My Disdain for the Silk Stockings

The Silk Stockings of old are alive and well today.

My father was a laborer in the furniture factories of Grand Rapids, Michigan. To support his family, he operated a router, stood in an assembly line, and cut the same piece of wood the same way, every day. At the annual company picnics, top management handed out silver dollars to the children of the employees. I remember how big and heavy mine seemed, but I also remember the bags of them that the managers carried around. These picnics were my first lessons into the caste system that exists in America and especially how the wealthy look down their noses at those less fortunate. I guarantee you those guys carrying the bags considered themselves above those who anxiously awaited their gifts. The act alone of reaching into a sack and retrieving a shiny silver dollar to hand to a smiling and grateful child is reserved for those who own the sacks in the first place. It inflates their egos and warms their hearts to know that THEY can be a blessing if they so choose.

I suppose that sounds all very cynical. Well, you got me!

My father was also a staunch Democrat, a working man, an Adlai Stevenson supporter, one who thought labor was essential for the wellbeing of him, his family, and people like us. There aren’t many of these people left today; they’ve been replaced by people who, incredibly, cast their lots with the people who rule them. Some of this support comes from Christians who’ve been duped into thinking that rich people are their friends. After all, they support pro-life zealotry, Israel, and the licentiousness that passes for freedom in the name of business and industry.

I wish my dad was alive today to talk some sense into these have-not Christians (who insist they aren’t have-nots).

In the South, nothing has devastated local communities like the almost complete destruction of the American textile industry. Oh don’t get me wrong. The industry is alive and well, but their corporate masters have moved everything away from our shores, because it’s more profitable to do so. Cotton is grown in the South, so it makes sense that “our” industry would’ve been textiles. Those Levi jeans of old were grown and manufactured right here, but the industry has moved to where foreign labor is cheaper, which means more profits. This is just one obvious example of how the wealthy cannot be trusted to have the backs of those less fortunate. And yet, visit any community abandoned by the textiles industry in the South, and you’ll find the people there voting Republican. Imagine that? The party that supports the people who moved their plants OUT of their small towns and to foreign shores now gets the votes of the people left behind to beg.

The aristocracy in any community operates under the assumed responsibility to act with generosity and nobility toward those less privileged. It’s called “noblesse oblige” (nobility obligates), a French term that identifies this assumption. Since it is inferred, there’s no law or legal obligation for the wealthy to behave in such a manner, which is why we see a completely different mentality today. It’s “grab all you can get, and then grab for more.” It’s all about me getting mine and the hell with you.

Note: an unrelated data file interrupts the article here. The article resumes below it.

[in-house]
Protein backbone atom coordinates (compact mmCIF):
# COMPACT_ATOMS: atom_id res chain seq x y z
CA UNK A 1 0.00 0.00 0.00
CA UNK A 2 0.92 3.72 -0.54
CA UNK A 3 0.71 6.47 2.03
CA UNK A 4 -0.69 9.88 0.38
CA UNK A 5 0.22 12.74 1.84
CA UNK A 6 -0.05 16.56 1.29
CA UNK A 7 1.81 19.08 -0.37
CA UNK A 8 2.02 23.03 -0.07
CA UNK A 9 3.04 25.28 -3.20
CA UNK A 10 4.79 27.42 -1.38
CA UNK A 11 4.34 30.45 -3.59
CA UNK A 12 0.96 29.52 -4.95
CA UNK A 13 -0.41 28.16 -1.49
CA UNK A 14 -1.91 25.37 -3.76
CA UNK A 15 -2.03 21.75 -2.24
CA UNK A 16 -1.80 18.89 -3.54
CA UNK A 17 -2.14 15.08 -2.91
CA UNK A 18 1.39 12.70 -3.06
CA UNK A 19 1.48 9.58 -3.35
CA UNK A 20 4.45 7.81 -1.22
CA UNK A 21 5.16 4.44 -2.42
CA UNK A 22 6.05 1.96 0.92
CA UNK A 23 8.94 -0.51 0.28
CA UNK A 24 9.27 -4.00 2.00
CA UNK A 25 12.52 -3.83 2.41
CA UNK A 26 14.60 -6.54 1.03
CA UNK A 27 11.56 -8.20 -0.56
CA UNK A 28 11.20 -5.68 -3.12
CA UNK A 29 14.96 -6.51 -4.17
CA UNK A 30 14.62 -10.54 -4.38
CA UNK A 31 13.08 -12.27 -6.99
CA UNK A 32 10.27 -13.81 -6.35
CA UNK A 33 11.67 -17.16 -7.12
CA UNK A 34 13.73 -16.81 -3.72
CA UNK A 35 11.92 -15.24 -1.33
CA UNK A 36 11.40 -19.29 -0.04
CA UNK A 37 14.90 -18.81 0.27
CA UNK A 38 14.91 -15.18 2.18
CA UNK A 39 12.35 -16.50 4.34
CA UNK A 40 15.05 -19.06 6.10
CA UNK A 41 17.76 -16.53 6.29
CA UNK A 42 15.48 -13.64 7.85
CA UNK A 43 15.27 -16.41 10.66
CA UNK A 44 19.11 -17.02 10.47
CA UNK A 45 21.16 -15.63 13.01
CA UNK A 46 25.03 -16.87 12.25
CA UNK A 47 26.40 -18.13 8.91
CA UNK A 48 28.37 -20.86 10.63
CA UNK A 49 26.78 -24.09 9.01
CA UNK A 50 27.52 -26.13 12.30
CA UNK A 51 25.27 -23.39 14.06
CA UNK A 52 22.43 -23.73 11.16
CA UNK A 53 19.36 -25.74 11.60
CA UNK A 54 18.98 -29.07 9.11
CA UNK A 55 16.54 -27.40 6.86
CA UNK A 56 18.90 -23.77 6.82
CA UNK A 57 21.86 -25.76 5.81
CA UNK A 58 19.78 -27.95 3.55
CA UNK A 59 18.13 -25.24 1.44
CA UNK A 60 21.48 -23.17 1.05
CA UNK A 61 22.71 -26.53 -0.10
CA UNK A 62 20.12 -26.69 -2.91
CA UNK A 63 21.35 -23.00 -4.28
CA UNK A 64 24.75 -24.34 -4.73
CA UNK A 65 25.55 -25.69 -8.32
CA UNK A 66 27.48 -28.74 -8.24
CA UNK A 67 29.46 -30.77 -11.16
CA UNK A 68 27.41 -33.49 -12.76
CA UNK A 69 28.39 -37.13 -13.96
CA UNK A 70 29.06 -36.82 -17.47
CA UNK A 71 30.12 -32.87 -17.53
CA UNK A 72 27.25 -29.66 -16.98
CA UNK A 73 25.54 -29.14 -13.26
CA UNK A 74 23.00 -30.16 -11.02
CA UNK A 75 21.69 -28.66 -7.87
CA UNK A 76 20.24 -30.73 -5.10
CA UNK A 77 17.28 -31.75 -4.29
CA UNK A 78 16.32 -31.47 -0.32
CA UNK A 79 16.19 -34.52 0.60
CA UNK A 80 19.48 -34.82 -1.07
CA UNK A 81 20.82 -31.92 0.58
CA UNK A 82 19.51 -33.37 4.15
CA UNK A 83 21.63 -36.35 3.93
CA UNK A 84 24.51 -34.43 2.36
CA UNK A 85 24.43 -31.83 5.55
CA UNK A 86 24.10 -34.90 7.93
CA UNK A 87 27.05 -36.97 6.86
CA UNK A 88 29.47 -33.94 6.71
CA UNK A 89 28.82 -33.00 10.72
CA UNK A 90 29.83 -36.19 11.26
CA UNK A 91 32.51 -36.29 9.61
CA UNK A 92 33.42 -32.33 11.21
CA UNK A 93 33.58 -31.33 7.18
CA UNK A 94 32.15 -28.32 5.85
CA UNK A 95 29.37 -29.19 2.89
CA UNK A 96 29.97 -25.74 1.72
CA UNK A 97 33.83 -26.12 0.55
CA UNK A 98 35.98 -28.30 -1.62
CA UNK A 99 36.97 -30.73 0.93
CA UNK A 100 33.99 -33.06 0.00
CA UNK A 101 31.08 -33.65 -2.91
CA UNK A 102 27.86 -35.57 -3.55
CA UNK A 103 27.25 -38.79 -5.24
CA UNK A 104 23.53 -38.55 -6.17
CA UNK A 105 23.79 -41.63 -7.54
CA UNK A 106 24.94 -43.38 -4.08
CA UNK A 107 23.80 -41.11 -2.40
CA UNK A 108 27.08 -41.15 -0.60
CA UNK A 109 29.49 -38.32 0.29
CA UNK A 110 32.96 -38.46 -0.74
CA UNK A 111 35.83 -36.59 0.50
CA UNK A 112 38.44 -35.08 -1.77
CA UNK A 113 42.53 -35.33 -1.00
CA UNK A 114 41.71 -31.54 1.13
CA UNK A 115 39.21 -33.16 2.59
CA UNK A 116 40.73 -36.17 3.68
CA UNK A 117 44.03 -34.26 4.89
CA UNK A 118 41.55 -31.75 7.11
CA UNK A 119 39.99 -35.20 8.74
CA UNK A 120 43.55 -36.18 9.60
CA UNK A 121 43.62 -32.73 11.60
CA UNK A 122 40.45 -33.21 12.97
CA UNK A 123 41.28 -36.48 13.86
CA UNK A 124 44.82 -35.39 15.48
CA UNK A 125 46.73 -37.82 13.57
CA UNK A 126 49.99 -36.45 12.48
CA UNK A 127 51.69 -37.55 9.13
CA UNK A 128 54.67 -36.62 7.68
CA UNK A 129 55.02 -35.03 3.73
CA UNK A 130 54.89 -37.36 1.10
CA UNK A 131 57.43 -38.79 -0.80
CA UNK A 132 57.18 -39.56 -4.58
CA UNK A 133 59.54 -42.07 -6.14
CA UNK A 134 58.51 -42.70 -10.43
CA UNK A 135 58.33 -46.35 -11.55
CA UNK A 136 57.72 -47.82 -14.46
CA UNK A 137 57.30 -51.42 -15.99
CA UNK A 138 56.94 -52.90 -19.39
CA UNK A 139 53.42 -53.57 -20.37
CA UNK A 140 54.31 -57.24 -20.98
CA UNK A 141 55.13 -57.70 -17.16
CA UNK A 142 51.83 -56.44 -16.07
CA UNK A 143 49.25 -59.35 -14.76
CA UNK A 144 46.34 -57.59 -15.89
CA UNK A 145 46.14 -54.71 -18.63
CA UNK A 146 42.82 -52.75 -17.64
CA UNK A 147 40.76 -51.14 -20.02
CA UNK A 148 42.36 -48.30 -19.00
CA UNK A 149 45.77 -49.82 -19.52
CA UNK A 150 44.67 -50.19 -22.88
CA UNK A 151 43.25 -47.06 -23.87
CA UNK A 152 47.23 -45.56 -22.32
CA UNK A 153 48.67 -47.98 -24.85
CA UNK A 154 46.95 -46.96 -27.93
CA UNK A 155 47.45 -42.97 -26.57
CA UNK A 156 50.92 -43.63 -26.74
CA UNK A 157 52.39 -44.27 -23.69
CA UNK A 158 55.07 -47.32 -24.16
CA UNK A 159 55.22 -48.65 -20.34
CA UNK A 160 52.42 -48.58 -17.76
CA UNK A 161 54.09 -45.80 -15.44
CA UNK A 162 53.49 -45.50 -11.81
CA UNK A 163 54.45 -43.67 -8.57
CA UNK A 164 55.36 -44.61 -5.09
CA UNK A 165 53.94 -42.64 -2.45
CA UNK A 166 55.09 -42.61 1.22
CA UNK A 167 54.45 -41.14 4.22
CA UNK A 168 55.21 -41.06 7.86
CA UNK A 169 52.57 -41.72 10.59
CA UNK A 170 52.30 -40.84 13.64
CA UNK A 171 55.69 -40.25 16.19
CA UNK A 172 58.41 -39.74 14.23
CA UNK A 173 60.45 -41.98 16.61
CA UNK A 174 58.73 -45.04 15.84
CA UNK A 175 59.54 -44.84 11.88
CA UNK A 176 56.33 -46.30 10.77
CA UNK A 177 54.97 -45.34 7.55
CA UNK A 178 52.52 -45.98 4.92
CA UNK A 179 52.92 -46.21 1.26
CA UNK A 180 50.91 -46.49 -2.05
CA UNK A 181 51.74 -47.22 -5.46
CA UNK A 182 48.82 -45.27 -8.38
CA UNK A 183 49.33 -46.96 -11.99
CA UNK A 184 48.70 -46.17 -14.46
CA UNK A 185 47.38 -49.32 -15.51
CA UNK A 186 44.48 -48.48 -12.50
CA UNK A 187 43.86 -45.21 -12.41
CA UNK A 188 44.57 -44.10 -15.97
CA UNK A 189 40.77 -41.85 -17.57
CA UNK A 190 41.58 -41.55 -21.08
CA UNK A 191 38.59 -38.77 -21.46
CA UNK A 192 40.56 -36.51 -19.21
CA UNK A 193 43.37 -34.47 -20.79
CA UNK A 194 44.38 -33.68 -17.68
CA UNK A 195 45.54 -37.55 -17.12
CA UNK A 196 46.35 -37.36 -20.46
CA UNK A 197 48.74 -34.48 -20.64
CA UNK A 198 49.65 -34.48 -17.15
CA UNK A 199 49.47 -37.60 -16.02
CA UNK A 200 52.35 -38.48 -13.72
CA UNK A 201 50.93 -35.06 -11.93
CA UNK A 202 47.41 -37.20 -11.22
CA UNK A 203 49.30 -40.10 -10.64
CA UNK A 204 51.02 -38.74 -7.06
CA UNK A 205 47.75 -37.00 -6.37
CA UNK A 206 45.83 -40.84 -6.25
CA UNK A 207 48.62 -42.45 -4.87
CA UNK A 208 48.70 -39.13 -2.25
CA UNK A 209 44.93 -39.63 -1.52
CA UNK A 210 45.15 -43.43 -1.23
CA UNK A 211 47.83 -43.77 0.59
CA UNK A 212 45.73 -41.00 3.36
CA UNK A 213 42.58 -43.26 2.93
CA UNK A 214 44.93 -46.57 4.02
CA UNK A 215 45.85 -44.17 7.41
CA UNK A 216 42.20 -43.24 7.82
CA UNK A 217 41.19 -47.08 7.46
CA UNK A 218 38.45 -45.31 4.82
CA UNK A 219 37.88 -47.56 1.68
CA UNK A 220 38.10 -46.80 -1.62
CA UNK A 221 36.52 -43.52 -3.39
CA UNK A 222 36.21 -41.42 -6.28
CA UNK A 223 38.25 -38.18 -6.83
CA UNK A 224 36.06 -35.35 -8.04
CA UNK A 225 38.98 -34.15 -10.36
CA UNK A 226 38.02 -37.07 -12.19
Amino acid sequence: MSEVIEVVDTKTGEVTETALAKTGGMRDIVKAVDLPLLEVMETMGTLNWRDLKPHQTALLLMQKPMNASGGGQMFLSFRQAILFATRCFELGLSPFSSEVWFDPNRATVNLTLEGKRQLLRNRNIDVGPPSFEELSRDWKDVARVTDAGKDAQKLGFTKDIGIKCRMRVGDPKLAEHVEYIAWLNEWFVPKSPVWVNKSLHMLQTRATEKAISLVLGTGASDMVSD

Such are the haves in a world of avarice and license, where regulations are stripped away (for the most part) and taxing the rich is presented as a net economic liability, because they are presented as the ones who provide the jobs. Hence, your President gave them $2 trillion in welfare that he borrowed on our behalf to “stimulate” the economy for his reelection in 2020. Donald Trump will be long gone after that debt comes due, so he could give a crap. Besides, the guy’s business acumen is in borrowing and not paying back.

My dad is rolling over in his grave.

These are the silk stockings of life in our world today. They could care less about the underprivileged, except when it comes to supporting their lifestyles, whether as cheap labor, service providers, or political puppets of every scale. And “underprivileged” is defined as anybody who’s not them, including some very good and hard-working people who want nothing more than peace and quiet in which they can raise their families. They are blinded by religion, emotions, and a lack of intellectual pursuits from determining when they’re being fed a heaping bowl of bullshit or not. Tasty bullshit, perhaps. Varnished to keep the smell down bullshit, for sure. And, perhaps even expensive bullshit, but it’s all bullshit just the same.

Make no mistake. Washington today is a silk stockings’ town. Actually, it’s been that way for a number of decades now, and at least partially to blame on a news media that doesn’t understand the basic reality the silk stockings represent. After all, when they grow up, they want to be just like them. But the silk stockings narrative badly needs exploration today as we face yet another four years of this fascist nonsense.

We need to change minds, and pointing to this disparity is the only way to do it effectively. We have no business whatsoever in aligning ourselves with the silk stockings, and I hope we hear a lot about it instead of the relentless pounding of progressive social justice. It’s not sufficient to pull voters away from the right wing nationalists represented by the GOP.

That’s my fear as the campaign begins to unfold. Who will be the first candidate to use the term “silk stockings” in their fight against Republican fat cats who smile all the way to the bank?

I won’t be holding my breath.

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